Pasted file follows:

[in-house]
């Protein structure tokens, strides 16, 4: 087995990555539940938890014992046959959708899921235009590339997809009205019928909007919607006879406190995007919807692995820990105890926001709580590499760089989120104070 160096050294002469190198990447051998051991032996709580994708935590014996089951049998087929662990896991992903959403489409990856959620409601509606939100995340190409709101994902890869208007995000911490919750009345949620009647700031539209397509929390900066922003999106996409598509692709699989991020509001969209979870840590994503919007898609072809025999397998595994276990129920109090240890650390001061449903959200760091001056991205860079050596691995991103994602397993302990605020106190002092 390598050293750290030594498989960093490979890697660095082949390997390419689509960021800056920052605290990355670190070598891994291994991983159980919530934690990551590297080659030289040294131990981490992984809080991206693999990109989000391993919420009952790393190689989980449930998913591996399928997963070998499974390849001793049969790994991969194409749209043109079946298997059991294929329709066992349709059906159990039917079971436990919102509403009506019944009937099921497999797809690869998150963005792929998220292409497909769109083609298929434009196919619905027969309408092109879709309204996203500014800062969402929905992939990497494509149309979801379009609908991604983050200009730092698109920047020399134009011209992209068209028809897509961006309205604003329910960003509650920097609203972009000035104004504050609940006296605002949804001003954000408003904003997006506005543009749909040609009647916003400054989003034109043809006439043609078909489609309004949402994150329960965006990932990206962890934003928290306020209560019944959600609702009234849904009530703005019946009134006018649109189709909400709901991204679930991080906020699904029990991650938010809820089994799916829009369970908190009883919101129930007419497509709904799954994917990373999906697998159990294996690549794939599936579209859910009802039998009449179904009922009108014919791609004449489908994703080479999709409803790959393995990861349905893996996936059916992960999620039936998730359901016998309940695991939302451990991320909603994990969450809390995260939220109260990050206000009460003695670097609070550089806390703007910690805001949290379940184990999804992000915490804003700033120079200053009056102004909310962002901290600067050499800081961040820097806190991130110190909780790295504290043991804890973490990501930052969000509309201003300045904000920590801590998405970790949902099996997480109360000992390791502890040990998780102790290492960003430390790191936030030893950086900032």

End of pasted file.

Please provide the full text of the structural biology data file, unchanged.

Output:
[in-house]
């Protein structure tokens, strides 16, 4: 087995990555539940938890014992046959959708899921235009590339997809009205019928909007919607006879406190995007919807692995820990105890926001709580590499760089989120104070 160096050294002469190198990447051998051991032996709580994708935590014996089951049998087929662990896991992903959403489409990856959620409601509606939100995340190409709101994902890869208007995000911490919750009345949620009647700031539209397509929390900066922003999106996409598509692709699989991020509001969209979870840590994503919007898609072809025999397998595994276990129920109090240890650390001061449903959200760091001056991205860079050596691995991103994602397993302990605020106190002092 390598050293750290030594498989960093490979890697660095082949390997390419689509960021800056920052605290990355670190070598891994291994991983159980919530934690990551590297080659030289040294131990981490992984809080991206693999990109989000391993919420009952790393190689989980449930998913591996399928997963070998499974390849001793049969790994991969194409749209043109079946298997059991294929329709066992349709059906159990039917079971436990919102509403009506019944009937099921497999797809690869998150963005792929998220292409497909769109083609298929434009196919619905027969309408092109879709309204996203500014800062969402929905992939990497494509149309979801379009609908991604983050200009730092698109920047020399134009011209992209068209028809897509961006309205604003329910960003509650920097609203972009000035104004504050609940006296605002949804001003954000408003904003997006506005543009749909040609009647916003400054989003034109043809006439043609078909489609309004949402994150329960965006990932990206962890934003928290306020209560019944959600609702009234849904009530703005019946009134006018649109189709909400709901991204679930991080906020699904029990991650938010809820089994799916829009369970908190009883919101129930007419497509709904799954994917990373999906697998159990294996690549794939599936579209859910009802039998009449179904009922009108014919791609004449489908994703080479999709409803790959393995990861349905893996996936059916992960999620039936998730359901016998309940695991939302451990991320909603994990969450809390995260939220109260990050206000009460003695670097609070550089806390703007910690805001949290379940184990999804992000915490804003700033120079200053009056102004909310962002901290600067050499800081961040820097806190991130110190909780790295504290043991804890973490990501930052969000509309201003300045904000920590801590998405970790949902099996997480109360000992390791502890040990998780102790290492960003430390790191936030030893950086900032």